The Cash Caravan Returns

Sunday marks the return of a race that has not been held at Canterbury Park in four years: the Cash Caravan Stakes. The Cash Caravan is restricted to Minnesota-breds, three-year-olds and up, running at the classic distance of 440 yards.

Cash Caravan’s racing career spanned three years; the Welika Cash gelding earned over $80,000 in his 38 lifetime starts and his victories here included the first running of the Minnesota Stallion Breeders’ QH Futurity in 1986 and the 1987 Canterbury Park Quarter Horse Derby. Cash (pictured above) was bred by the late Hall of Fame quarter horse trainer Bob Morehouse, though the horse was retired years before he could have had the opportunity to run in the stakes race named in his breeder’s honor. Cash Caravan himself was the first horse to enter the Canterbury Park Hall of Fame.

Sunday, August 12th: The Cash Caravan Stakes, $19,000, 440 yards

Leading Trainer: Asher Murray (3), Ed Ross Hardy (3)

Leading Jockey: Kym Espy (4)

Record Purse: $25,000, won by Stone Cold Roller in 2007

When the race was last contested in 2008, it was won by Sociabull, a four-year-old gelding trained by Jerry Livingston, ridden by Ry Eikleberry and owned by James Olson. Sociabull made his mark at Canterbury early in his career when he won the $20,000 Minnesota Quarter Horse Futurity as a two-year-old in August of 2006. Sociabull went on to race at Sunland Park, SunRay Park and Ruidoso Downs to wrap up his 27-8-4-1 career.

In 2007, Stone Cold Roller won the Cash Caravan with some familiar connections: owned by Robert and Julie Peterson, the three-year-old gelding was trained by Ed Ross Hardy and ridden by Nik Goodwin, a preview of what would become a particularly profitable trainer/jockey combination in the years to follow. Stone Cold Roller defeated post-time favorite and 2007 Bob Morehouse Memorial Stakes winner First Class Smarty. Sociabull finished fifth in the 2007 race; Stone Cold Roller would run third behind him the following year. Stone Cold Roller stamped his equine passport at over ten tracks in his five-year career, ending with a 37-8-9-4 record and earning over $100,000.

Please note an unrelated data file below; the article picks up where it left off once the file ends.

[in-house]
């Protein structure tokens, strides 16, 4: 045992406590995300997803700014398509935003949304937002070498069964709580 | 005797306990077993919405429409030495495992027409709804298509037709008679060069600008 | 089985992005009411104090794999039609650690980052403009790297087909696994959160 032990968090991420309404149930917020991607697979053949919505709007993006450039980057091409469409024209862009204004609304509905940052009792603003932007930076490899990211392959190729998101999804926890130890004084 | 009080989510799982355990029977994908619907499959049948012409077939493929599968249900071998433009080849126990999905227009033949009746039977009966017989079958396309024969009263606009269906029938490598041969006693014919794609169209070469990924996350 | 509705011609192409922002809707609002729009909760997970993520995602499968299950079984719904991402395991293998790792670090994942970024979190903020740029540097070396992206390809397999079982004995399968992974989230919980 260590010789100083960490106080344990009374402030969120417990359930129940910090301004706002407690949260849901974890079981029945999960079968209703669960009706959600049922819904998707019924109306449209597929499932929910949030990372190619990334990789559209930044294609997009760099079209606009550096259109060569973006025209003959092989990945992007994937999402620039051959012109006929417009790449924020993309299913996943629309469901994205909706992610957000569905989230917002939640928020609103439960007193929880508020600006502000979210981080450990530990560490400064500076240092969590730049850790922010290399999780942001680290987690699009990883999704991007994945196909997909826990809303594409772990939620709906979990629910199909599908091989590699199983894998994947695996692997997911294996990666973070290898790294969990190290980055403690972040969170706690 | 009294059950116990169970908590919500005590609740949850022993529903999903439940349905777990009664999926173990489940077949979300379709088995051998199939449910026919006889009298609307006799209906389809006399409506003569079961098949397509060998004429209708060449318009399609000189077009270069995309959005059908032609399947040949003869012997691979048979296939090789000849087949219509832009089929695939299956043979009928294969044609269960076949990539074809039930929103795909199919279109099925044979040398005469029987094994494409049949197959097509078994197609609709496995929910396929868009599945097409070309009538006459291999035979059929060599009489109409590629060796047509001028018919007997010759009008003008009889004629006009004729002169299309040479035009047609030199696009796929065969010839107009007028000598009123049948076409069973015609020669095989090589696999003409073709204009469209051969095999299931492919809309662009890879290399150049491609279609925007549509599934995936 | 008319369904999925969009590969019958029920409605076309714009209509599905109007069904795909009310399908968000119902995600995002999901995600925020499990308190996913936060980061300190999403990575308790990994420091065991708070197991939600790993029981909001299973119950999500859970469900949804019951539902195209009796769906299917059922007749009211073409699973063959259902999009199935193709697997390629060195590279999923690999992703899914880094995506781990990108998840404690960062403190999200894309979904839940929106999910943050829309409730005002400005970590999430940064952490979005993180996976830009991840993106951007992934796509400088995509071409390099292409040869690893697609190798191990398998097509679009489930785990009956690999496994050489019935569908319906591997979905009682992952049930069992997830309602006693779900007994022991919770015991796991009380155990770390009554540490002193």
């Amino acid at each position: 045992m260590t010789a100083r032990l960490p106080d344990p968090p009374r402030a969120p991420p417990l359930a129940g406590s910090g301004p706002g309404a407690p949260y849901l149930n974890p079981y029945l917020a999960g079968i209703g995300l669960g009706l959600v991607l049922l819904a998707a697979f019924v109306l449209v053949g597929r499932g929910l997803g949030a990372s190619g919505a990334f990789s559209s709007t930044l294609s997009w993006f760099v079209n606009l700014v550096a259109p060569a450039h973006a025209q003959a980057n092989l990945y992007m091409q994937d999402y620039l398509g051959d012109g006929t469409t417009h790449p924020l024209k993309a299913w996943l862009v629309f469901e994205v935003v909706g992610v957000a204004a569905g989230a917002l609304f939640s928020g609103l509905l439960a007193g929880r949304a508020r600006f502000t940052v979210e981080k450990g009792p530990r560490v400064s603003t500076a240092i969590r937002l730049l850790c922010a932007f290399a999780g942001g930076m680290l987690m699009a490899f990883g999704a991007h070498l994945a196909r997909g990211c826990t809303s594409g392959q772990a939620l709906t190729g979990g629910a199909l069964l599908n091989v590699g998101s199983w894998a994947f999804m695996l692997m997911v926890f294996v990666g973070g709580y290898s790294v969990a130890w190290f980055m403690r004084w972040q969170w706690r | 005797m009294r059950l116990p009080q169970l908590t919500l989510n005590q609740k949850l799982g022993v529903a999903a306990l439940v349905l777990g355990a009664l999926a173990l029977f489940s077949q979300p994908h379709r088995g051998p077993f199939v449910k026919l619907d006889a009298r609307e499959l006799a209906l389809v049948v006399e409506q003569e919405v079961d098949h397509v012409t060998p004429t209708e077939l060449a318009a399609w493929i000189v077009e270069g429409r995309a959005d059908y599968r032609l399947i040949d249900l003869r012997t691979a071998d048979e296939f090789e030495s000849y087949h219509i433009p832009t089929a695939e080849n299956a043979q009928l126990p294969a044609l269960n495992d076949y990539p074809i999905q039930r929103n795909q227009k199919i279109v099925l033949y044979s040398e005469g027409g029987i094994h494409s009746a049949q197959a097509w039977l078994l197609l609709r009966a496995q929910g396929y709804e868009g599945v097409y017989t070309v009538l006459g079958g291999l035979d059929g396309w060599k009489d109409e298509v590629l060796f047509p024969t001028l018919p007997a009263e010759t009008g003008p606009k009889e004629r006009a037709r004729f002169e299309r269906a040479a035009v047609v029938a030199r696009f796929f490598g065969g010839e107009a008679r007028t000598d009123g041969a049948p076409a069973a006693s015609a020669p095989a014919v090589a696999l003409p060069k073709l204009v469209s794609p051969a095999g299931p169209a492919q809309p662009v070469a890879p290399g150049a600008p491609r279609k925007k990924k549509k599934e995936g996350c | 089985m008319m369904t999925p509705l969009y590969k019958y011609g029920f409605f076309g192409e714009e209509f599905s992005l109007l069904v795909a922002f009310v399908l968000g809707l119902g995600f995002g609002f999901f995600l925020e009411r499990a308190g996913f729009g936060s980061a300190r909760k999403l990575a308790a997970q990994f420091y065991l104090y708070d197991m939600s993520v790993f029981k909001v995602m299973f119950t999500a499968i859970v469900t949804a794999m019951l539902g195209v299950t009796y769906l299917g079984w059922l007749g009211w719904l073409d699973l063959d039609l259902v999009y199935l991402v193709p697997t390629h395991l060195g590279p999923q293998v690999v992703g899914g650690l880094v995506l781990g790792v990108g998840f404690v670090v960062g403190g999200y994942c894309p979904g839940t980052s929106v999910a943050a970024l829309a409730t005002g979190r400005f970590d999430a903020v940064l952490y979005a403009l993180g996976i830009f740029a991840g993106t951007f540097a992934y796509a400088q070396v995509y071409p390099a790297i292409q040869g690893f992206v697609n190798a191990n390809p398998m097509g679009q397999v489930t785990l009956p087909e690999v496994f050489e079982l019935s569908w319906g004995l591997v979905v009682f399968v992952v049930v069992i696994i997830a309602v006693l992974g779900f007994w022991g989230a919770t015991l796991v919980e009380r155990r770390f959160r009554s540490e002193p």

No horse’s record could compete with that of Cracklin Cash in this race, however. James Murray’s gelding won the race three consecutive years, from 2000 to 2002. In 2000 he also won the Minnesota Quarter Horse Derby, and as a two-year-old in 1999 he won both the Minnesota Quarter Horse Futurity and North Central Quarter Horse Racing Association Futurity.